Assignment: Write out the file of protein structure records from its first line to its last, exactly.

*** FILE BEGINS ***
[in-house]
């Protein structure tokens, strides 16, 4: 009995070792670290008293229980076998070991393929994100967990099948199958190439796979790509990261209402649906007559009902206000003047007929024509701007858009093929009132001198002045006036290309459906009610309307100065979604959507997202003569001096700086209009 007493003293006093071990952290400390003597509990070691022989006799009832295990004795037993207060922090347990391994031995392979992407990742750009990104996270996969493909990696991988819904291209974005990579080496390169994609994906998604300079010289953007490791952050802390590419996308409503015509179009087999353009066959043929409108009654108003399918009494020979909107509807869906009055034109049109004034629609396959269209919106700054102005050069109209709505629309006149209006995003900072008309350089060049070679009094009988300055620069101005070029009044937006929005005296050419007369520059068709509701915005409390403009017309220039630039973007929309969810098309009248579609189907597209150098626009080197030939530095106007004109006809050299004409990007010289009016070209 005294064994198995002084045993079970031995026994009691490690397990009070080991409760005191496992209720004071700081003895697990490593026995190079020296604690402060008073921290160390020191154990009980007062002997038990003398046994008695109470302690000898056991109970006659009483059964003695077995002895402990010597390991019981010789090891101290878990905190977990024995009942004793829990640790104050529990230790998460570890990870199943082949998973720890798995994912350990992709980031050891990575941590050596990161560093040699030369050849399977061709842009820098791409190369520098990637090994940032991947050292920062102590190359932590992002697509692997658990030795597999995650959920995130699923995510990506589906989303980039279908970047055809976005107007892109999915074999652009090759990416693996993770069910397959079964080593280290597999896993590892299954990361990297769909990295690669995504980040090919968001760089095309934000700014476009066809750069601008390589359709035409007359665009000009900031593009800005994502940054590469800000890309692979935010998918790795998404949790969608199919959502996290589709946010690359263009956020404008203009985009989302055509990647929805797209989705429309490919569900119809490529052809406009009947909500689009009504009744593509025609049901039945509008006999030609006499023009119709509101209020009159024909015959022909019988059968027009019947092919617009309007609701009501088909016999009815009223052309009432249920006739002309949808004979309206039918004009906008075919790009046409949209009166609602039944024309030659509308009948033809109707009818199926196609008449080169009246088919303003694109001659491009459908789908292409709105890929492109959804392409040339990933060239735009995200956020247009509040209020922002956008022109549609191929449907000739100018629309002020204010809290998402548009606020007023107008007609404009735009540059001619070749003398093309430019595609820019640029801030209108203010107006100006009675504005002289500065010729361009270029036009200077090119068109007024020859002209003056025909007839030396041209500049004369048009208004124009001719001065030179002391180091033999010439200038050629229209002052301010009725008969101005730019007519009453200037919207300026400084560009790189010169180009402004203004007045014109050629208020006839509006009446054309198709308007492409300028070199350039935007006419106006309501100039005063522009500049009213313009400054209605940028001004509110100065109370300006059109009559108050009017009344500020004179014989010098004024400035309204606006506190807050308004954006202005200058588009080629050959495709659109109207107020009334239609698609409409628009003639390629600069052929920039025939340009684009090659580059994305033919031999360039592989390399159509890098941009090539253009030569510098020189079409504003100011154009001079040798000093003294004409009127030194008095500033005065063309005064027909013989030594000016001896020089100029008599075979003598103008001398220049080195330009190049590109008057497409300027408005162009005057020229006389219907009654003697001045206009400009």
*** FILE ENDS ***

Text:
[in-house]
């Protein structure tokens, strides 16, 4: 009995070792670290008293229980076998070991393929994100967990099948199958190439796979790509990261209402649906007559009902206000003047007929024509701007858009093929009132001198002045006036290309459906009610309307100065979604959507997202003569001096700086209009 007493003293006093071990952290400390003597509990070691022989006799009832295990004795037993207060922090347990391994031995392979992407990742750009990104996270996969493909990696991988819904291209974005990579080496390169994609994906998604300079010289953007490791952050802390590419996308409503015509179009087999353009066959043929409108009654108003399918009494020979909107509807869906009055034109049109004034629609396959269209919106700054102005050069109209709505629309006149209006995003900072008309350089060049070679009094009988300055620069101005070029009044937006929005005296050419007369520059068709509701915005409390403009017309220039630039973007929309969810098309009248579609189907597209150098626009080197030939530095106007004109006809050299004409990007010289009016070209 005294064994198995002084045993079970031995026994009691490690397990009070080991409760005191496992209720004071700081003895697990490593026995190079020296604690402060008073921290160390020191154990009980007062002997038990003398046994008695109470302690000898056991109970006659009483059964003695077995002895402990010597390991019981010789090891101290878990905190977990024995009942004793829990640790104050529990230790998460570890990870199943082949998973720890798995994912350990992709980031050891990575941590050596990161560093040699030369050849399977061709842009820098791409190369520098990637090994940032991947050292920062102590190359932590992002697509692997658990030795597999995650959920995130699923995510990506589906989303980039279908970047055809976005107007892109999915074999652009090759990416693996993770069910397959079964080593280290597999896993590892299954990361990297769909990295690669995504980040090919968001760089095309934000700014476009066809750069601008390589359709035409007359665009000009900031593009800005994502940054590469800000890309692979935010998918790795998404949790969608199919959502996290589709946010690359263009956020404008203009985009989302055509990647929805797209989705429309490919569900119809490529052809406009009947909500689009009504009744593509025609049901039945509008006999030609006499023009119709509101209020009159024909015959022909019988059968027009019947092919617009309007609701009501088909016999009815009223052309009432249920006739002309949808004979309206039918004009906008075919790009046409949209009166609602039944024309030659509308009948033809109707009818199926196609008449080169009246088919303003694109001659491009459908789908292409709105890929492109959804392409040339990933060239735009995200956020247009509040209020922002956008022109549609191929449907000739100018629309002020204010809290998402548009606020007023107008007609404009735009540059001619070749003398093309430019595609820019640029801030209108203010107006100006009675504005002289500065010729361009270029036009200077090119068109007024020859002209003056025909007839030396041209500049004369048009208004124009001719001065030179002391180091033999010439200038050629229209002052301010009725008969101005730019007519009453200037919207300026400084560009790189010169180009402004203004007045014109050629208020006839509006009446054309198709308007492409300028070199350039935007006419106006309501100039005063522009500049009213313009400054209605940028001004509110100065109370300006059109009559108050009017009344500020004179014989010098004024400035309204606006506190807050308004954006202005200058588009080629050959495709659109109207107020009334239609698609409409628009003639390629600069052929920039025939340009684009090659580059994305033919031999360039592989390399159509890098941009090539253009030569510098020189079409504003100011154009001079040798000093003294004409009127030194008095500033005065063309005064027909013989030594000016001896020089100029008599075979003598103008001398220049080195330009190049590109008057497409300027408005162009005057020229006389219907009654003697001045206009400009």